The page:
A United Nations summit approved on Monday a landmark global deal to protect nature and direct billions of dollars toward conservation but objections from key African nations, home to large tracts of tropical rainforest, held up its final passage.
The Kunming-Montreal Global Biodiversity Framework, reflecting the joint leadership of China and Canada, is culmination of four years of work toward creating an agreement to guide global conservation efforts through 2030.
Countries at the UN-backed COP15 biodiversity conference had been negotiating a text proposed Sunday and talks addressing the finer points of the deal dragged on until Monday morning.
Delegates were able to build consensus around the deal’s most ambitious target of protecting 30 percent of the world’s land and seas by the decade’s end, a goal known as 30-by-30.
“We have huge achievements in this text now. It was huge effort to find the landing zone and get everyone on board,” EU Environment Commissioner Virginijus Sinkevicius told reporters after the deal passed.
Another negotiator said he thought it was a balanced agreement but that “a good deal always leaves everyone somewhat unhappy.”
Canada Environment and Climate Change Minister Steven Guilbeault called the agreement “a major win for our planet and for all of humanity, charting a new course away from the relentless destruction of habitats and species.”
What’s in the deal
The deal also directs countries to allocate $200 billion per year for biodiversity initiatives from both public and private sectors.
Developed countries will provide $25 billion in annual funding starting in 2025 and $30 billion per year by 2030.
The agreement, which contains 23 targets in total, replaces the 2010 Aichi Biodiversity Targets intended to guide conservation through 2020. None of those goals were achieved, and no single country met all 20 of the Aichi targets.
“Governments have chosen the right side of history in Montreal,” said World Wildlife Fund International Director General Marco Lambertini.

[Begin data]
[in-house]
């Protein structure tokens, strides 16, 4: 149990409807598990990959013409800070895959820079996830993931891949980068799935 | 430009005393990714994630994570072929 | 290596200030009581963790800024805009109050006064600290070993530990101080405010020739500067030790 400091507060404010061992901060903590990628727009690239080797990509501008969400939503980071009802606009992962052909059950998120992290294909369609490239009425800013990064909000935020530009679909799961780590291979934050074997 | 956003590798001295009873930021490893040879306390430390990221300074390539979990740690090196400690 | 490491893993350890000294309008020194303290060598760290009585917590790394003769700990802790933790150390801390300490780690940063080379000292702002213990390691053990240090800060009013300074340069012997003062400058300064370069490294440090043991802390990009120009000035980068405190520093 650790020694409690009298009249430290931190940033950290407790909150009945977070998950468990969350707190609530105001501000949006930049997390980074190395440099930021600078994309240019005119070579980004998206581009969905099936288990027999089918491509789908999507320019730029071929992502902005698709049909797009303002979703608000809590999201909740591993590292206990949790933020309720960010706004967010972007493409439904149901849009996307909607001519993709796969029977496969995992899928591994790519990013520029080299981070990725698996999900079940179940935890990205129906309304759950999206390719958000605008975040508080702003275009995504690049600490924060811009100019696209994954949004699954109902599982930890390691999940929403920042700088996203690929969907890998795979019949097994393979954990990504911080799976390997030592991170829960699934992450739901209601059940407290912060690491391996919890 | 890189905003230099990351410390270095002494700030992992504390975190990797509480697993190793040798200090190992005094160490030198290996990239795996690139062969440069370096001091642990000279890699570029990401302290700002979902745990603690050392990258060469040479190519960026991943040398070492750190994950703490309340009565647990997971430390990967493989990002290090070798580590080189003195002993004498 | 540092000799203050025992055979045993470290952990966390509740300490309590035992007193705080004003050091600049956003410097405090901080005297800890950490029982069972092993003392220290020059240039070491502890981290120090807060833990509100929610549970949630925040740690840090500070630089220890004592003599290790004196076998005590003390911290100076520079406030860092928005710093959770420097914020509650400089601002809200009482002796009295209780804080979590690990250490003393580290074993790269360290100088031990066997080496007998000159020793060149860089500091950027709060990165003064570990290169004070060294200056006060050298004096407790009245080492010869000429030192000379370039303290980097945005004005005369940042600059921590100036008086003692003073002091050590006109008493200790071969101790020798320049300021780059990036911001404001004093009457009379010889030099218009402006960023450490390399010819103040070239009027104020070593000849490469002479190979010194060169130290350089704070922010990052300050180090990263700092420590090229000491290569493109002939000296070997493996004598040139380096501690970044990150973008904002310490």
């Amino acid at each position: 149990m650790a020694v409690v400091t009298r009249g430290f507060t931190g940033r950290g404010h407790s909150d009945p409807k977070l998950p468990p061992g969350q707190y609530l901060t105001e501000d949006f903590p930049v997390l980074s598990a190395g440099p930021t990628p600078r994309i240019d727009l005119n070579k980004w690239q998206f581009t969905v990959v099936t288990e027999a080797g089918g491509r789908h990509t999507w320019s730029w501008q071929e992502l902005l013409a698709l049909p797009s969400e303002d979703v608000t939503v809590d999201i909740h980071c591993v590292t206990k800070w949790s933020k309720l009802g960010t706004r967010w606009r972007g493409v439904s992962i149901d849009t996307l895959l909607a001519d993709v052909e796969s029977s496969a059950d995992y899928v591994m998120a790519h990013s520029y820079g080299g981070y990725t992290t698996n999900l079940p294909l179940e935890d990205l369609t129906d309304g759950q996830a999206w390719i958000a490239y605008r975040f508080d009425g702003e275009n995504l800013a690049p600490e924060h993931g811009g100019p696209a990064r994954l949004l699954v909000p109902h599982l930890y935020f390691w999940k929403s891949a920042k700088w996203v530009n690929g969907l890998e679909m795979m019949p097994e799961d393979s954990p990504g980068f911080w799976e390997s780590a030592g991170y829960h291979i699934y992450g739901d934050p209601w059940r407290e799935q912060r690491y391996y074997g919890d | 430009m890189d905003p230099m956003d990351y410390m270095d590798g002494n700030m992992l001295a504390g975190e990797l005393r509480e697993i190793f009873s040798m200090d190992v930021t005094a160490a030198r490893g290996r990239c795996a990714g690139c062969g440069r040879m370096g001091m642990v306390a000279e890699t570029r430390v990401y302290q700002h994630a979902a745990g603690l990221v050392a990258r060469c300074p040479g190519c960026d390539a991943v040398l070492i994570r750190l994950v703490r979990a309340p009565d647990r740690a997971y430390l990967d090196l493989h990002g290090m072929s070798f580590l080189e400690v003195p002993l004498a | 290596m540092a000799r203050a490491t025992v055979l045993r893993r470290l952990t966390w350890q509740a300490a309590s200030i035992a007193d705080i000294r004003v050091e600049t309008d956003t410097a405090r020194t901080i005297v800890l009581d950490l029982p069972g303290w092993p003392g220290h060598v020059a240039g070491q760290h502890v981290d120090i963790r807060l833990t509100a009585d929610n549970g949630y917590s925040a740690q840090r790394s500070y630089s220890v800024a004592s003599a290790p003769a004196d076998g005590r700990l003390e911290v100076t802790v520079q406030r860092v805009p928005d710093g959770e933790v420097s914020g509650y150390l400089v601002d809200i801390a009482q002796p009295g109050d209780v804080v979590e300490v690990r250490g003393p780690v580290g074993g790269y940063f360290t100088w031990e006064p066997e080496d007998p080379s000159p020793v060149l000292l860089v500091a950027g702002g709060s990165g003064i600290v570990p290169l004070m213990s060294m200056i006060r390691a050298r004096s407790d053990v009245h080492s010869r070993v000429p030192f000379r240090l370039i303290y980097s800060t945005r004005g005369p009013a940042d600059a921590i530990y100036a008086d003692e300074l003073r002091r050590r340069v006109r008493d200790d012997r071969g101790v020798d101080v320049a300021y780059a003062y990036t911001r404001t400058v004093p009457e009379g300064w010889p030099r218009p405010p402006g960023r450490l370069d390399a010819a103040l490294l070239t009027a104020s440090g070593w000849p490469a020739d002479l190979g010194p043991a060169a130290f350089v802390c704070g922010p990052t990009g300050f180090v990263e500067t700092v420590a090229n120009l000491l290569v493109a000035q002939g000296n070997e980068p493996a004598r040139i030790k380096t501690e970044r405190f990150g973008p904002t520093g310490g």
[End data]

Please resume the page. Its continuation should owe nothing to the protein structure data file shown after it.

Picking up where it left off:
Unlike Aichi, this deal contains more quantifiable targets — such as reducing harmful subsidies given to industry by at least $500 billion per year — that should make it easier to track and report progress.
But the agreement “can be undermined by slow implementation and failure to mobilise the promised resources,” said Lambertini.
“It also lacks a mandatory ratcheting mechanism that will hold governments accountable to increase action if targets are not met.”
More than one million species could vanish by century’s end, from plants to insects, in what scientists have called a sixth mass-extinction event. As much as 40 percent of the world’s land has been degraded, and wildlife population sizes have shrunk dramatically since 1970.
Investment firms focused on a target in the deal recommending that companies analyse and report how their operations affect and are affected by biodiversity issues.
The parties agreed to large companies and financial institutions being subject to requirements to make disclosures regarding their operations, supply chains and portfolios — but the word “mandatory” was dropped from previous drafts.
“This is something that is going to push the financial sector to step up,” said Ingrid Kukuljan, head of impact and sustainable investing at fund manager Federated Hermes.
“This time around we actually need implementation .... we are facing an unprecedented rate of decline,” she said.
DRC objects to deal
Division over how to fund conservation efforts in developing countries led to fiery negotiations at the end.
With China holding the COP15 presidency, Minister of Ecology and Environment Huang Runqiu appeared to disregard objections from the delegation of the Democratic Republic of Congo on Monday, declaring the deal passed minutes after they said they were not able to support it.
A DRC representative argued that developed nations should create a separate fund to help support conservation efforts in developing countries.
DRC is the second-largest tropical forested country in the world and home to the greatest extent of African tropical rainforest, giving it a crucial role in the future of the planet’s biodiversity.
Huang declared that the deal was agreed, drawing outrage from other African delegates.
‘By force of hand’
A representative from Cameroon said the agreement was passed by force of hand. Another from Uganda invoked a “coup d’etat”.
However, at a second meeting Monday evening, the DRC appeared to walk back its outright objection, downgrading them to “reservations” on financing and resource mobilisation.
“We’d like to have this clearly placed on record,” said DRC Environment Minister Eve Bazaiba. “I would like to reiterate our readiness to participate in any process of negotiations until COP16. We do hope our voice will be heard”.
The DRC statement followed a 30-minute huddle of roughly a dozen members of delegations from Brazil, Indonesia and the DRC — the world’s three most rainforest-rich nations.
Brazil ultimately helped to broker a solution, with the support of Indonesia, “whereby no questions would be left regarding the legality of the approval of the (deal),” a negotiator said. “There are no longer grounds to question the legality and legitimacy of the agreement.”
Mr Huang highlighted DRC’s important influence in global biodiversity governance and thanked the country for its support.
Reporting by Gloria Dickie and Isla Binnie; Additional reporting by Allison Lampert